Monthly Archives: March 2012

Here’s a Wild Idea

Just think, it’s only March and already I’m sick and tired of the presidential campaign. With the election a little over 7 months away, I just can’t wait until the candidates kick their campaigns into high gear, and every other commercial on network TV will be related to the election. I’ve watched a few of the GOP debates—too many, in fact—I check in with MSNBC and CNN regularly, and when I can stomach it, I even peek at FOX, although I must admit that it’s pretty painful.

This is not my first ride on the turnip truck; I’ve been around for a while and have voted in every presidential election since . . . well, let’s just say it’s been a long, long time. Although the year changes and the candidates come and go, one thing never changes: Nearly all the candidates run cliché-riddled, negative campaigns. They love to tell us everything that’s wrong with the other guy, but can’t really tell us why they would be our best choice for president, Senator, etc. Sure, they talk in general terms, and waltz around the issues like Fred Astaire and Ginger Rodgers. But few, if any, offer a detailed, comprehensive plan to move our country forward and resolve the issues that concern voters most.

What I’d like to hear—and I believe the rest of the country does as well—is a specific plan. Don’t say that we need to overhaul Medicare, Social Security, the tax code, and our health care system. We all know that. Tell us HOW you’re going to make it happen. Outline a step-by-step strategy that makes sense and isn’t some pie-in-the-sky pipedream.

How are you going to reduce the deficit? How are we going to compete with China? How are you going to continue with much needed social programs without bankrupting the country? When are you going to get us out of Afghanistan? How are you going to create jobs? These are the questions we want answered. Take off your dancing shoes, roll up your sleeves, step into the spotlight, and answer direct questions with direct answers. Then, and only then, will you earn our respect and our vote.

 

 

 

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Hummingbirds and God

Hummingbirds are extraordinary creatures. I never paid much attention to them—except that I thought it was cool they could hover like a helicopter—but when I relocated to San Diego, a city abundant with these adorable little birds, they captured my attention.

One of my neighbors—a real nature guy—has two hummingbird feeders just outside his apartment. On any given day, I happen upon a number of birds stopping by for a snack. Their favorite fare is nectar, but they have no complaints drinking sugar water provided by a bird lover.

The courtyard just outside my apartment is lush with Southern California greenery. There is everything from jade plants to wildflowers to six-foot-tall palm trees. About a week ago, my wife discovered a hummingbird nest, sitting on the upper branch of a five-foot palm tree just outside our back door. The diameter is no more than two inches. At first, she wasn’t sure what it was, but when she took a closer look, she noticed two recently-hatched hummingbirds lying side by side in the nest. Their tiny bodies—about a third the size of my pinky—were pulsating so she knew they were alive.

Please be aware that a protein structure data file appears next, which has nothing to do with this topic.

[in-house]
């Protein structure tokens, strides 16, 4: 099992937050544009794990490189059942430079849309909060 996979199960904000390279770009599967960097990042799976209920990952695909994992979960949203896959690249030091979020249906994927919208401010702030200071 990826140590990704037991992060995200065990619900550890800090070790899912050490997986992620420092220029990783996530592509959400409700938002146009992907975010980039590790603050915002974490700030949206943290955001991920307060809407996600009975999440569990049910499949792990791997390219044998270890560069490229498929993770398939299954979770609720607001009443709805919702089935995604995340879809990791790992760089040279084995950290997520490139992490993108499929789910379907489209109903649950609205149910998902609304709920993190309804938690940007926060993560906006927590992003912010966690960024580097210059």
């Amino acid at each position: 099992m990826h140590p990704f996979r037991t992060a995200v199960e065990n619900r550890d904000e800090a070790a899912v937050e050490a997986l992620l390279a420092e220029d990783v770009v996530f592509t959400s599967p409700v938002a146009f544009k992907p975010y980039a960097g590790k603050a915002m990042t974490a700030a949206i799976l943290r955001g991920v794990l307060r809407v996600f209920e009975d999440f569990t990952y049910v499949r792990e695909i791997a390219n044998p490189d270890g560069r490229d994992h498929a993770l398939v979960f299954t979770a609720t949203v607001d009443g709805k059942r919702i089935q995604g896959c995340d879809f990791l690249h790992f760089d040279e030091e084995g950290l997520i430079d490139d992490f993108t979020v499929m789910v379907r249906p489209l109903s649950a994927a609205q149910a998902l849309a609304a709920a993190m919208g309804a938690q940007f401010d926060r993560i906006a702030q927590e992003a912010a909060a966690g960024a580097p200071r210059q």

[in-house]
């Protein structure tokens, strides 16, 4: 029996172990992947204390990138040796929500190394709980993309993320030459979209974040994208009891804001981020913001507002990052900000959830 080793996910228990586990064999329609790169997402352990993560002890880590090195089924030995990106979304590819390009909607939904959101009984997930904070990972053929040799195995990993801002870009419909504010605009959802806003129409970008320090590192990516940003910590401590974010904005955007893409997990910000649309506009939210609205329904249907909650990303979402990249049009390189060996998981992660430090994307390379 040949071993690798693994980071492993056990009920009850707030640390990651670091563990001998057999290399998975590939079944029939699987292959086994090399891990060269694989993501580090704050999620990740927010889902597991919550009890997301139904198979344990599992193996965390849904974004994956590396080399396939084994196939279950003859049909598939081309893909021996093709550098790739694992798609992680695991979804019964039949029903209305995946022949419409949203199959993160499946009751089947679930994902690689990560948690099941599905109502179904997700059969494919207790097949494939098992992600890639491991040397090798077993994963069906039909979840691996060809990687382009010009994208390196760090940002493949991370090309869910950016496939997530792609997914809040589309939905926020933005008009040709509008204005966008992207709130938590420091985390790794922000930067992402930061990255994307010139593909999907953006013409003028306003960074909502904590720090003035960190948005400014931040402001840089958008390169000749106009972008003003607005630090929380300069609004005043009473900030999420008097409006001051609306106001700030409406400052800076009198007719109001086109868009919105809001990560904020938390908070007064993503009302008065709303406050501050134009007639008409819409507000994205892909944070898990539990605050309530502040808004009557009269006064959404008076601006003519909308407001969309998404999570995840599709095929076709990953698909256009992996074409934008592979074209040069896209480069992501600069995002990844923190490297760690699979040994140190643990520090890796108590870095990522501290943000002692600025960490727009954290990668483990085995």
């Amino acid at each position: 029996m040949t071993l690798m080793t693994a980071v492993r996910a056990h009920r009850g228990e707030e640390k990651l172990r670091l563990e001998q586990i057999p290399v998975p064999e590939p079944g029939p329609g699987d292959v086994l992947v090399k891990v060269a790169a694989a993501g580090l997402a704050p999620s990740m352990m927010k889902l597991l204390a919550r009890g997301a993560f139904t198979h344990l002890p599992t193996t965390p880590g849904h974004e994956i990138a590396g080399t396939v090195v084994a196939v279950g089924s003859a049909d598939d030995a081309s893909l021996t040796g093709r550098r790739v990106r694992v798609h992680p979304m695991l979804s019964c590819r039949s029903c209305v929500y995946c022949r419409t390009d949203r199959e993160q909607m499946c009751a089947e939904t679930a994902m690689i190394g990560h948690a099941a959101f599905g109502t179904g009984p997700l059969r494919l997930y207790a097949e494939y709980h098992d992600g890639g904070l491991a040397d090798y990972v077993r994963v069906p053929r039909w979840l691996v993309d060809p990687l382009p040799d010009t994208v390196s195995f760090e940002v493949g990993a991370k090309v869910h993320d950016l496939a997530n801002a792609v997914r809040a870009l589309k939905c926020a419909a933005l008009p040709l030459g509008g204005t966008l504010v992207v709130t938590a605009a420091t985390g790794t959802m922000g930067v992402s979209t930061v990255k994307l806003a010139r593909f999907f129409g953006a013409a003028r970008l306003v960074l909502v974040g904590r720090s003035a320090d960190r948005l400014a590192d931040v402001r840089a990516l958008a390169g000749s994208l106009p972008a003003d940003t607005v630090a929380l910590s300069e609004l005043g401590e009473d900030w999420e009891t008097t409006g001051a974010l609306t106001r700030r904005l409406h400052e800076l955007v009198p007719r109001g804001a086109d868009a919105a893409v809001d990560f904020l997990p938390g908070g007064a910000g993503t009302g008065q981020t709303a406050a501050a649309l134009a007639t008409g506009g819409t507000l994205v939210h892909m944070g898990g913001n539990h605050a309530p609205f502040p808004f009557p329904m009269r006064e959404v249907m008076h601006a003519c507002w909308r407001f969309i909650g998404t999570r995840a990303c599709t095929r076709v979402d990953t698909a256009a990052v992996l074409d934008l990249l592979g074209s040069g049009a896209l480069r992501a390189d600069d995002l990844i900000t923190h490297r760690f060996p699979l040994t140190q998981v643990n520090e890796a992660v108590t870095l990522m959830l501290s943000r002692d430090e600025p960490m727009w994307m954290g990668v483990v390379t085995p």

Over the next few days, my wife and I watched in awe as the tiny birds’ mother would come and go, feeding her kids and tending to their needs. But as soon as the sun set and the San Diego temperature fell to a chilly level, the mother bird would plant herself on top of the nest to keep her babies warm during the chilly evening hours and throughout the night. This got me to thinking.

I’m a Christian, and my faith is based on a number of things. Although much of scripture makes me scratch the back of my head, I accept the fact that the Bible is the word of God. Now I’m not writing this post to Bible-thump or convert anyone to Christianity. However, I would like to make a point.

As I study the behaviors and instincts of the baby hummingbirds’ mother—her protectiveness, the wisdom to provide periodic feeding, the comfort she selflessly offers her babies during the cold evening hours, the architectural genius of that well designed nest—I can’t help but wonder how anyone could possibly be an atheist. I’m not writing this post to debate theology, although I truly enjoy sparring with a non-believer. What I cannot understand is how anyone can observe the brilliant design and instincts of these tiny birds and conclude that they are merely a result of random creation, that their desire to thrive and survive is merely an accident, that they were not “designed” by a being far more intelligent than humans. These little hummingbirds are merely the tip of the iceberg. Look at other wonders of nature and atheism is even more mindboggling.

Again, I’m not preaching or trying to convert anyone to Christianity. My only point is to question how an intelligent person can rationally dismiss the premise (which is scientific by the way), that intelligent design suggests an intelligent designer. Can it be that all the wonders of nature, the phenomenal design of the human body, reproduction, and the vastness of a universe populated by billions and billions of galaxies is merely coincidental? I don’t care what you call this being—God, Supreme Being, Creator, or Uncle Harry. Our existence simply cannot be the result of a Big Bang that came from nothingness.

Time for me to check my new feathery friends.

 

 

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